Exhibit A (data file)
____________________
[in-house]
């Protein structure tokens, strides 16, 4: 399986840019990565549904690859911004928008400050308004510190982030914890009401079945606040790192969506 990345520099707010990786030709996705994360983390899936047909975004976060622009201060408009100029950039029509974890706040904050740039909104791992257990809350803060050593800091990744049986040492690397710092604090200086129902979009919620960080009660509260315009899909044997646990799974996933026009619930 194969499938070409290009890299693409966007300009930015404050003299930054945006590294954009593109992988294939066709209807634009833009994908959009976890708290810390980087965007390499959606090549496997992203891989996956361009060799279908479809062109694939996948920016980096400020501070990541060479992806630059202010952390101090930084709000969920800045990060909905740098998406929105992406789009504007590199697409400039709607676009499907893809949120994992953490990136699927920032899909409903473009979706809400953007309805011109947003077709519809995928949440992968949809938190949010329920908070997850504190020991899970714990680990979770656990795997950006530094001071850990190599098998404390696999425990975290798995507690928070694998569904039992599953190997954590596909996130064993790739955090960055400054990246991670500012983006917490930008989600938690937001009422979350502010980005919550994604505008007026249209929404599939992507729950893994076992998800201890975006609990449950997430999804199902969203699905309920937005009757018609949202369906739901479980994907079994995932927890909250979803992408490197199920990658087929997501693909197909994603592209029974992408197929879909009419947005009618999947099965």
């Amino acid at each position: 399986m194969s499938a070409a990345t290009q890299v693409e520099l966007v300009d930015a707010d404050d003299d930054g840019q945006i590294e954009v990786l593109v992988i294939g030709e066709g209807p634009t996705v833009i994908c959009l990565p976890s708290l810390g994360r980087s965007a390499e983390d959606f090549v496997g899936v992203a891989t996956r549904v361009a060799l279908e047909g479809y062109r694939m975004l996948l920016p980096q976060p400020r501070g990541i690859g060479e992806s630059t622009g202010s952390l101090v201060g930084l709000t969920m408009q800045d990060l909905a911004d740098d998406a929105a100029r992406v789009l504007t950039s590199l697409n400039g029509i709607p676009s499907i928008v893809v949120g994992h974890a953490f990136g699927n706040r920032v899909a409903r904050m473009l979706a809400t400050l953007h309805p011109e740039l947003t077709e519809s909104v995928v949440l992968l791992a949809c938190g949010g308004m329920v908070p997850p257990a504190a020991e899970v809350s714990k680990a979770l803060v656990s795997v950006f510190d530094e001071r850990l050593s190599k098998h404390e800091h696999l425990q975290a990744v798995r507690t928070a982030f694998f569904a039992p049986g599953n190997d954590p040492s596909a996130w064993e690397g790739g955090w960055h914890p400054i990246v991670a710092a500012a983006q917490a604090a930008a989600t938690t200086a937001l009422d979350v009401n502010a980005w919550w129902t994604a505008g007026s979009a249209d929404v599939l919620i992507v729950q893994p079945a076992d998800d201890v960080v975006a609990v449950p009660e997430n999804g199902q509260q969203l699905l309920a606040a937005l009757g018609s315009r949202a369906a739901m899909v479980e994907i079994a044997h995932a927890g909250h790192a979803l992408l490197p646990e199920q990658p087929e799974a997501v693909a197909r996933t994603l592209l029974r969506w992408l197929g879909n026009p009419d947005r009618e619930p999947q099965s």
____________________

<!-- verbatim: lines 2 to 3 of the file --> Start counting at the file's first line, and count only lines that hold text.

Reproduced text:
């Protein structure tokens, strides 16, 4: 399986840019990565549904690859911004928008400050308004510190982030914890009401079945606040790192969506 990345520099707010990786030709996705994360983390899936047909975004976060622009201060408009100029950039029509974890706040904050740039909104791992257990809350803060050593800091990744049986040492690397710092604090200086129902979009919620960080009660509260315009899909044997646990799974996933026009619930 194969499938070409290009890299693409966007300009930015404050003299930054945006590294954009593109992988294939066709209807634009833009994908959009976890708290810390980087965007390499959606090549496997992203891989996956361009060799279908479809062109694939996948920016980096400020501070990541060479992806630059202010952390101090930084709000969920800045990060909905740098998406929105992406789009504007590199697409400039709607676009499907893809949120994992953490990136699927920032899909409903473009979706809400953007309805011109947003077709519809995928949440992968949809938190949010329920908070997850504190020991899970714990680990979770656990795997950006530094001071850990190599098998404390696999425990975290798995507690928070694998569904039992599953190997954590596909996130064993790739955090960055400054990246991670500012983006917490930008989600938690937001009422979350502010980005919550994604505008007026249209929404599939992507729950893994076992998800201890975006609990449950997430999804199902969203699905309920937005009757018609949202369906739901479980994907079994995932927890909250979803992408490197199920990658087929997501693909197909994603592209029974992408197929879909009419947005009618999947099965």
């Amino acid at each position: 399986m194969s499938a070409a990345t290009q890299v693409e520099l966007v300009d930015a707010d404050d003299d930054g840019q945006i590294e954009v990786l593109v992988i294939g030709e066709g209807p634009t996705v833009i994908c959009l990565p976890s708290l810390g994360r980087s965007a390499e983390d959606f090549v496997g899936v992203a891989t996956r549904v361009a060799l279908e047909g479809y062109r694939m975004l996948l920016p980096q976060p400020r501070g990541i690859g060479e992806s630059t622009g202010s952390l101090v201060g930084l709000t969920m408009q800045d990060l909905a911004d740098d998406a929105a100029r992406v789009l504007t950039s590199l697409n400039g029509i709607p676009s499907i928008v893809v949120g994992h974890a953490f990136g699927n706040r920032v899909a409903r904050m473009l979706a809400t400050l953007h309805p011109e740039l947003t077709e519809s909104v995928v949440l992968l791992a949809c938190g949010g308004m329920v908070p997850p257990a504190a020991e899970v809350s714990k680990a979770l803060v656990s795997v950006f510190d530094e001071r850990l050593s190599k098998h404390e800091h696999l425990q975290a990744v798995r507690t928070a982030f694998f569904a039992p049986g599953n190997d954590p040492s596909a996130w064993e690397g790739g955090w960055h914890p400054i990246v991670a710092a500012a983006q917490a604090a930008a989600t938690t200086a937001l009422d979350v009401n502010a980005w919550w129902t994604a505008g007026s979009a249209d929404v599939l919620i992507v729950q893994p079945a076992d998800d201890v960080v975006a609990v449950p009660e997430n999804g199902q509260q969203l699905l309920a606040a937005l009757g018609s315009r949202a369906a739901m899909v479980e994907i079994a044997h995932a927890g909250h790192a979803l992408l490197p646990e199920q990658p087929e799974a997501v693909a197909r996933t994603l592209l029974r969506w992408l197929g879909n026009p009419d947005r009618e619930p999947q099965s």